I am taking a lot of the responsibility as my husband is finding it very hard to cope with and has always had a very difficult relationship with his mum, she's treated him like dirt but has always known he carries a lot of guilt with him, as if he didn't do her shopping or phone her no one else would, we were the only connection to the outside world for her. MIL was house bound for the last 5 years with no family or friends visiting. DH has 2 sisters but one left home at 15 and doesn't give a damn and the other is autistic, schizophrenic and has learning difficulties.
    Sorry to moan

    Dog Lady
  9. Aisling

    Aisling Registered User

    Dec 5, 2015
    Am so sorry Dog Lady, but please take a step back for the time being. Give yourself a chance.


  10. Otiruz

    Otiruz Registered User

    Nov 28, 2015
    Hello Dog Lady, Don't be sorry about moaning, it's partly what we are all here for, to listen and to help and to nod in agreement, and to sigh and say 'yes, that was me, I've been there, I've felt that'.

    However difficult it is for you right now, let the hospital take over. It's easy to understand why you have stood up and stepped forwards to help your MIL but you are in danger of having every ounce of energy sapped from you. A pwd cannot help their situation but allow yourself the opportunity to regain your composure. MIL is where she needs to be at the moment and I would not be in too much of a hurry to move her elsewhere. Perhaps they will be able to stabilise or change her medication. It is very sad that the onus of care has fallen on your shoulders. Perhaps you can make it clear to your husband that you too are now finding it very hard to cope. Don't feel guilty, you're tired and stressed and really need a rest.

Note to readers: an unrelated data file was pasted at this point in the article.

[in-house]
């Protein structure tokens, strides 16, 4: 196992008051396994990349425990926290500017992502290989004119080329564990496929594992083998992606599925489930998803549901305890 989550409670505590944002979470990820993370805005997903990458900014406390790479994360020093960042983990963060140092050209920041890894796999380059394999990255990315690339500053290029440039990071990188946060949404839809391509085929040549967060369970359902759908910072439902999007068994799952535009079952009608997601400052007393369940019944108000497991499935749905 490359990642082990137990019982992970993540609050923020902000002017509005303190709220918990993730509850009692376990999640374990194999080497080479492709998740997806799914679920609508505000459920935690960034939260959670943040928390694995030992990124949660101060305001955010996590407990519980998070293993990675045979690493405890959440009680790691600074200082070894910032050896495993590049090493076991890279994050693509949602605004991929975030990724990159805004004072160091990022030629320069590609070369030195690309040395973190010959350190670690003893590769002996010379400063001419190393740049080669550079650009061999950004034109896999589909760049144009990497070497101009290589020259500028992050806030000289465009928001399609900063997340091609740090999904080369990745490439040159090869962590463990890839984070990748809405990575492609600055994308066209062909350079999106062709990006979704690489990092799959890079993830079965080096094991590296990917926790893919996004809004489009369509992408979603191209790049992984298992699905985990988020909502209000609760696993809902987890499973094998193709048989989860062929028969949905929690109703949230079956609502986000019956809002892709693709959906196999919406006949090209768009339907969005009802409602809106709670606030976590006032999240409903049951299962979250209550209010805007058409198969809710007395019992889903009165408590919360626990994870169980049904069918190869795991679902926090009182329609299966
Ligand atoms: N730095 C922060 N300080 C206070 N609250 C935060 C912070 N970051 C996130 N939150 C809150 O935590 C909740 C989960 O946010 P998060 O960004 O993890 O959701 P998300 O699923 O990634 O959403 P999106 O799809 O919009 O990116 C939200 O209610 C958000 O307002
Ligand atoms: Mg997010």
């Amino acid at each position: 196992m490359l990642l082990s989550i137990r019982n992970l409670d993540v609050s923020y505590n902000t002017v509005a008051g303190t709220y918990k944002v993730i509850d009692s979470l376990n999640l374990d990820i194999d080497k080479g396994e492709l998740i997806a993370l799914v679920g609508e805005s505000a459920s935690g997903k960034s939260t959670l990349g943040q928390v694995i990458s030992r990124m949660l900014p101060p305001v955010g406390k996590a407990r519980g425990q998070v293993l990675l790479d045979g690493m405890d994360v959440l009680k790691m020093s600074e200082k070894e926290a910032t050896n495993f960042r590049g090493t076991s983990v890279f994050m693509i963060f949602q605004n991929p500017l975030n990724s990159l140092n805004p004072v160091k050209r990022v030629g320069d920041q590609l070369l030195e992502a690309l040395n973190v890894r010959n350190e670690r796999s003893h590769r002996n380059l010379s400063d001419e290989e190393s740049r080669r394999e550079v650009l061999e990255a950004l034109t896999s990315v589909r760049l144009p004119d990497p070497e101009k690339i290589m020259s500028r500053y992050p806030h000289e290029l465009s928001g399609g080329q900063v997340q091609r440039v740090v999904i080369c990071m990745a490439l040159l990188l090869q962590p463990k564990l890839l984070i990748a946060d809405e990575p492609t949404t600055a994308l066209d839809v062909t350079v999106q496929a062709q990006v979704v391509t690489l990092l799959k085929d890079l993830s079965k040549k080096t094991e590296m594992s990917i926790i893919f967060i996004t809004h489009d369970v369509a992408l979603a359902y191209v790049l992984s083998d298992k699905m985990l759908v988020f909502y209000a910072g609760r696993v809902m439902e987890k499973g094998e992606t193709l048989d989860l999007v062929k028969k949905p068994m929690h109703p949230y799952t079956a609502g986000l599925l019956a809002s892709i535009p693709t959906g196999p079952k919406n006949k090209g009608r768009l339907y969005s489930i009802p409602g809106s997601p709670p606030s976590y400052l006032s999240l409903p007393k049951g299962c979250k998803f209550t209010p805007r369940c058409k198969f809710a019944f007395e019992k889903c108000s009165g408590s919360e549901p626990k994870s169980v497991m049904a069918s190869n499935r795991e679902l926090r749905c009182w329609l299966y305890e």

11. dadalz

    dadalz Registered User

    Nov 20, 2015
    Hi Doglady,

    I am sorry to learn about your situation. My father has vascular dementia and I know how you feel. My father has been in a care home up until now and he was begging to come home and he now is home. When my Dad gets confused and can't articulate himself, he gets frustrated and then expects me to know what he is talking about and then says, oh you know what I mean. Invariably I don't know what he means and then he gets very shirty because I can't follow. He behaved himself whist he was in the home, but there was an instance when he couldn't find his razors and made racist remarks about one of the staff members and accused him of stealing the razors. The man had been very kind to him and had offered to give him a shave.

Share This Page

  1. This site uses cookies to help personalise content, tailor your experience and to keep you logged in if you register.
    By continuing to use this site, you are consenting to our use of cookies.
  1. This site uses cookies to help personalise content, tailor your experience and to keep you logged in if you register.
    By continuing to use this site, you are consenting to our use of cookies.